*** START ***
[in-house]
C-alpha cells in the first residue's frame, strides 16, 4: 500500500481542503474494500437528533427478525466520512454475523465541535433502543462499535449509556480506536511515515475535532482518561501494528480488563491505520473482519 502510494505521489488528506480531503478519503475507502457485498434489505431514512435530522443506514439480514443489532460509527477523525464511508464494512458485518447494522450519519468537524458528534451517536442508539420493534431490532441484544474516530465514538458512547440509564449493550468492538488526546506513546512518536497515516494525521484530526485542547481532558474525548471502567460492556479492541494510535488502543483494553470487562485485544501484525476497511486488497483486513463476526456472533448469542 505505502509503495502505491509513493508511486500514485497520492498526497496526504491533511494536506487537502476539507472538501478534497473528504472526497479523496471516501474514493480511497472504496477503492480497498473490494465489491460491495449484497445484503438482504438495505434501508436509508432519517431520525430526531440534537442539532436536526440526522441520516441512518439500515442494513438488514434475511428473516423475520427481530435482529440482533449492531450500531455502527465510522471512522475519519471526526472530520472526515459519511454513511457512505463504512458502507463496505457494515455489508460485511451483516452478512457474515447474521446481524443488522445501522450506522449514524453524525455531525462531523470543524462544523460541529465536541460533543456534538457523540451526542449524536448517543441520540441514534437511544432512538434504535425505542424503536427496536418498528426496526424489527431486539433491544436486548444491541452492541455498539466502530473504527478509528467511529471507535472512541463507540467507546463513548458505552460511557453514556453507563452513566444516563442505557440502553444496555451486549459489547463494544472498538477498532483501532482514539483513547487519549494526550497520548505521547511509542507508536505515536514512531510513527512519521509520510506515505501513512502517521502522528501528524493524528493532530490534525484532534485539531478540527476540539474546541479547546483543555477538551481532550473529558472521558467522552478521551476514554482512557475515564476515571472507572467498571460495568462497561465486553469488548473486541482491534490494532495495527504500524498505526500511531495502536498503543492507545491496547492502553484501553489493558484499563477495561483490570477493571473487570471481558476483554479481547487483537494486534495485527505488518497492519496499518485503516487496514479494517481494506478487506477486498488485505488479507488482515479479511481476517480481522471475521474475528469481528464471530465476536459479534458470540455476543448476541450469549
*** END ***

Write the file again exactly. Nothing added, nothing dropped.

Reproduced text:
[in-house]
C-alpha cells in the first residue's frame, strides 16, 4: 500500500481542503474494500437528533427478525466520512454475523465541535433502543462499535449509556480506536511515515475535532482518561501494528480488563491505520473482519 502510494505521489488528506480531503478519503475507502457485498434489505431514512435530522443506514439480514443489532460509527477523525464511508464494512458485518447494522450519519468537524458528534451517536442508539420493534431490532441484544474516530465514538458512547440509564449493550468492538488526546506513546512518536497515516494525521484530526485542547481532558474525548471502567460492556479492541494510535488502543483494553470487562485485544501484525476497511486488497483486513463476526456472533448469542 505505502509503495502505491509513493508511486500514485497520492498526497496526504491533511494536506487537502476539507472538501478534497473528504472526497479523496471516501474514493480511497472504496477503492480497498473490494465489491460491495449484497445484503438482504438495505434501508436509508432519517431520525430526531440534537442539532436536526440526522441520516441512518439500515442494513438488514434475511428473516423475520427481530435482529440482533449492531450500531455502527465510522471512522475519519471526526472530520472526515459519511454513511457512505463504512458502507463496505457494515455489508460485511451483516452478512457474515447474521446481524443488522445501522450506522449514524453524525455531525462531523470543524462544523460541529465536541460533543456534538457523540451526542449524536448517543441520540441514534437511544432512538434504535425505542424503536427496536418498528426496526424489527431486539433491544436486548444491541452492541455498539466502530473504527478509528467511529471507535472512541463507540467507546463513548458505552460511557453514556453507563452513566444516563442505557440502553444496555451486549459489547463494544472498538477498532483501532482514539483513547487519549494526550497520548505521547511509542507508536505515536514512531510513527512519521509520510506515505501513512502517521502522528501528524493524528493532530490534525484532534485539531478540527476540539474546541479547546483543555477538551481532550473529558472521558467522552478521551476514554482512557475515564476515571472507572467498571460495568462497561465486553469488548473486541482491534490494532495495527504500524498505526500511531495502536498503543492507545491496547492502553484501553489493558484499563477495561483490570477493571473487570471481558476483554479481547487483537494486534495485527505488518497492519496499518485503516487496514479494517481494506478487506477486498488485505488479507488482515479479511481476517480481522471475521474475528469481528464471530465476536459479534458470540455476543448476541450469549